Uriah H. Anderson and his wife, Elizabeth E. Anderson, were the first known settlers. In addition to his occupation as a farmer, he raised some cattle, for a cattle brand is listed in county records. He and his wife had 7 children mentioned in records: George W., Thomas Hardy, Giles Green, Bessie, Rufie, Maggie and James. In March 1871, Elizabeth E. Anderson was granted a divorce, and she and the three younger children, Rufie, Maggie and James, moved to Tehuanna in Limestone County. Uriah's second wife was Elizabeth "Bettie" M. Renick, who died in 1918, and is believed to be buried at Hopewell near the Renick plot. U. H. Anderson and his won G. G. Anderson were charter members of the Liberty Hill Masonic Lodge, organized in 1875. The G. G. Anderson farm was east of the U. H. Anderson place, and Thomas H. Anderson's farm was to the north of Rock House.21

 

The economic base of the Rock House area was agricultural from the time it was settled. Farming and cattle raising were generally combined on each farm. With improved roads and methods of transpor­tation in the 1930s and 1940s in such rural areas, the need for rural schools disappeared. As a rule, by this time, churches had also consolidated with larger congregations in the nearby towns. With the closing of the general store, all activity as a community unit ceased. The area remains essentially rural, although the location of Rock House about eight miles above the new Lake Georgetown has enhanced it for some real estate development. Several homes are now located near the village site.

 

Persons who had significant impact on the community included the Uriah Anderson family and descendants: T. C. and M. Ho Sowell, who added sufficient improvements to the store site from 1885 to 1888 to raise the price of the property from 1150 to 112001 J. W. and Olia Perry, who had the store-post office property from 1890 to 18971 and W. L. "Charlie" Booth and his son-in-law , Charley Cole, who ran the general store and later the blacksmith shop, garage and mill from 897 wild]. after 1960 .

 

 


 

ROCK HOUSE COMMUNITY

Additional historical items from more research by Myreta Matthews

 

Brief biological sketches of some early influential settlers.

 

J .W . PERRY [1]

J.W. Perry was born in Tallapoosa County, Alabama, January 11,1840 and came with his parents to Bastrop County, Texas when he was ten years of age. At the opening of the Civil War he enlisted in Company D, Twelfth Texas Cav­alry and served first in Texas. He went thence to Arkansas, took part in the battles of Searcy's Lane, Cotton Plant and Langee River, and then in the following battles in Louisiana: Mansfield, Pleasant Hill and Yellow Bayou. At the latter place he was wounded in the right knee. He was hospitalized, then furloughed and later rejoined his company. The company disbanded in Falls County, Texas. After the close of hostilities, Mr. Perry followed the pursuits of agriculture in Bastrop County for five years and then came to Williamson County. He settled on Bears Creek where he remained for three years. He then bought his present farm, of 585 acres,9n the North Gabriel, seventeen miles northwest of Georgetown.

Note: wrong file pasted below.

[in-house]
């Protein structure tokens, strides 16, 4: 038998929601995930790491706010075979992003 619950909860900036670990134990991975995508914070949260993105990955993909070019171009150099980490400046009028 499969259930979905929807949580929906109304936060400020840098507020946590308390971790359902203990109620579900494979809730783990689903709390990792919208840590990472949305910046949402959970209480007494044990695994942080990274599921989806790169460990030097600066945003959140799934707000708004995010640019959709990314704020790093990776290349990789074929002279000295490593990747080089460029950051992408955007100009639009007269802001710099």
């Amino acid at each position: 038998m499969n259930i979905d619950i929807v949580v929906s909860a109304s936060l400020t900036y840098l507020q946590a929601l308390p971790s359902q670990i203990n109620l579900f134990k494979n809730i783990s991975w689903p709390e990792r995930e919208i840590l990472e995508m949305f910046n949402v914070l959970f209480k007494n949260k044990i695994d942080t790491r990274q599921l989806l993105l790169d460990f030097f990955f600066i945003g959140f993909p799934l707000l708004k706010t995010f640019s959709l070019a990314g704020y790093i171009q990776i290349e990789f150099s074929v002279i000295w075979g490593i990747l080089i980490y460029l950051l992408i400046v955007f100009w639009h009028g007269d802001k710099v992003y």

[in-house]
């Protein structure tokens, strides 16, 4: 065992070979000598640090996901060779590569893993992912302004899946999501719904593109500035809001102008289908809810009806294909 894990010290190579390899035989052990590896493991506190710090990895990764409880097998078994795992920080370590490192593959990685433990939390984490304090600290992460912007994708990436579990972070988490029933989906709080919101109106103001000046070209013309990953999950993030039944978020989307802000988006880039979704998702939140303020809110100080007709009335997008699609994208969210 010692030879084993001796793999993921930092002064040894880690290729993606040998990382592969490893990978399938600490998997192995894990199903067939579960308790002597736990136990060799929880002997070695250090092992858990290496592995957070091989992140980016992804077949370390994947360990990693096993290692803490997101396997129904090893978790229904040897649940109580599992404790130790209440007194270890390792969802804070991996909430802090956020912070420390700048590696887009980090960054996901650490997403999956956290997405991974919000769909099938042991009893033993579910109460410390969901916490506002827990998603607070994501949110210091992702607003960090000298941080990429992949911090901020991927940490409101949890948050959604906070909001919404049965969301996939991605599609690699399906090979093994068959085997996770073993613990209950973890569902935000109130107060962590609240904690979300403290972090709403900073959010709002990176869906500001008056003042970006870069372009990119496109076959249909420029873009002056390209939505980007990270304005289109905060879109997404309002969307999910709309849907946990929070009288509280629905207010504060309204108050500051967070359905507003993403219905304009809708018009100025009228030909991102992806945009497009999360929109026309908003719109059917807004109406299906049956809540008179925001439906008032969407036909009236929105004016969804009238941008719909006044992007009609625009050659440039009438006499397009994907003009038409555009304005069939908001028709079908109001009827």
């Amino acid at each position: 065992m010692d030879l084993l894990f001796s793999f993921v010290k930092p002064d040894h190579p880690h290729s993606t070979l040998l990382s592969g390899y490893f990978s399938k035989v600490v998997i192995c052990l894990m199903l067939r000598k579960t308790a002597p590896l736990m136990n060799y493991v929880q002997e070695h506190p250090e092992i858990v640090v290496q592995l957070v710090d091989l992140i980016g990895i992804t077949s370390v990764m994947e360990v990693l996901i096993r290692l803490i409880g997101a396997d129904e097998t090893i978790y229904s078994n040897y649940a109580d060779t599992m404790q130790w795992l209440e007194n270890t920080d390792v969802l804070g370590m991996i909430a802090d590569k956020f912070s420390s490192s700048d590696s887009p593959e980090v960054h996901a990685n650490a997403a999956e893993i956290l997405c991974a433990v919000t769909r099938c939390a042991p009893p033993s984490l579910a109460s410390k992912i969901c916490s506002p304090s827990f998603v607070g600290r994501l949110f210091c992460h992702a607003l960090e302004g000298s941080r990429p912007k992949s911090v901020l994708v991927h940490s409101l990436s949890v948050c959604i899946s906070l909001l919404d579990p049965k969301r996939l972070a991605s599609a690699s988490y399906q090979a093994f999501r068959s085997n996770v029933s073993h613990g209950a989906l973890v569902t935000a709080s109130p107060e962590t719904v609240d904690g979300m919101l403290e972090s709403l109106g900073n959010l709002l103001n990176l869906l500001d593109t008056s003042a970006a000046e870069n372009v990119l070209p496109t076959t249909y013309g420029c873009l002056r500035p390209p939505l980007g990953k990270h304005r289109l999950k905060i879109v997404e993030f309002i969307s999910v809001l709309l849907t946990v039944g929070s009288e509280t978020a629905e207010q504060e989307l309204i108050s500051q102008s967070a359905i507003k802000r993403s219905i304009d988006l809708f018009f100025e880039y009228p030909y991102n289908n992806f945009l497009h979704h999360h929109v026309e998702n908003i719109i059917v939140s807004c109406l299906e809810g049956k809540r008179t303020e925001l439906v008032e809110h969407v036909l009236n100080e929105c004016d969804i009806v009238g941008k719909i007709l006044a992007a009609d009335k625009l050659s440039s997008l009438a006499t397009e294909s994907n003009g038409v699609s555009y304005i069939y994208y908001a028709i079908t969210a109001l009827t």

Mr. Perry married Margaret Copeland (1841-1926) in 1861. They had six children: Olia 0., a merchant. (in 1893) of Liberty Hill; Jefferson; James W.; and Louna at home; Dora deceased; and Louida at home. Mr. Perry votes with the Peoples Party; is a member of the Masonic Order and the Farmers' Alliance. Mr. and Mrs. Perry were members of the Missionary Baptist Church. He died in 1907 and she died in 1926. They are buried in the Perry Cemetery on the land.

 

 

STEPHEN P. STUBBLEFIELD [2]

S.P. Stubblefield(1824-1902) was born in Dallas County, Alabama and was reared to manhood in Yazoo County, Mississippi. In June 1846 he enlisted for service in the Mexican War, entering Company A, Jeff Davis Regiment. He par­ticipated in the battles of Monterey and Buena Vista and was wounded in the right hand in the last named battle. In 1870 he moved to Liberty Hill,(Williamson Co.; Texas and had a general store in two-storied stone building, until 1881. (The building was restored and received an Official Texas Historical Marker in 1976.)

 

In 1883 he moved to his farm of 170 acres located on the north fork of the San Gabriel River, sixteen miles northwest of Georgetown in the Rock House area. Williamson County Rock House Ninety acres of the land was under cultivation, the rest was timber land and used for grazing. He also maintained a good gin on the place.

 

S.P. Stubblefield married Sarah Russell (1837-1906) in 1852, before coming to Texas. They had eleven children, some of whom remained in Yazoo County, Mississippi. They were members of the Methodist Church and Mr. Stubblefield was a member of the Liberty Hill Masonic Lodge. They are buried in the family plot in the Liberty Hill Cemetery.

 

JOHN H. WILLIAMS [3]

J.H. Williams (1833-1902) a farmer and stock-raiser of Williamson County was born in Orange County, Indiana and accompanied his parents on various moves through out several States. In 1857 he located in Williamson County on a 945 acre farm, where he also engaged in stock raising. The place is in the Rock House Community near the North San Gabriel River.

 

While living in Titus County, Texas in 1855 J.H. Williams married Sarah E. McCrovey (1837-1891). They had six children who lived with them in the "very beautiful and commodious residence" erected in 1878.(This large 21 story house stood near SH 183 about 35 miles northwest of Austin for 100 years. It was vacant and in a sad state of neglect for many years. It burned in 1979.)

 

In 1862, J.H. Williams enlisted in Company A, Thirteenth Texas Cavalry and served for three years in the Trans-Mississippi Department of the Confederacy, engaging principally in scouting duty. He always took an active part in politics and in 1880 was elected commissioner of his district, serving one term of two years. In 1884 he was again elected to that position and served two terms. During his administration, the jail question was agitated, and resulted in the erection of the safe and commodious building, Mr. Williams having been a prominent worker in its favor. He was a Democrat of the old school, a member of the Mt. Horeb Masonic Lodge at Gabriel Mills and a Deacon in the Missionary Baptist Church. Mr. and Mrs. Williams are buried in the Liberty Hill Cemetery.

 

 

1. Lewis Publishing Co.,Chicago,1893           p 531

2. Ibid  p 762

3. Ibid  p 495

 

Rock House Endnotes PDF

 

 

 

 


 

view Rock House / Anderson Cemetery

 

for more info click on
Rock House, Texas  by The Handbook of Texas Online

 

view other communities pages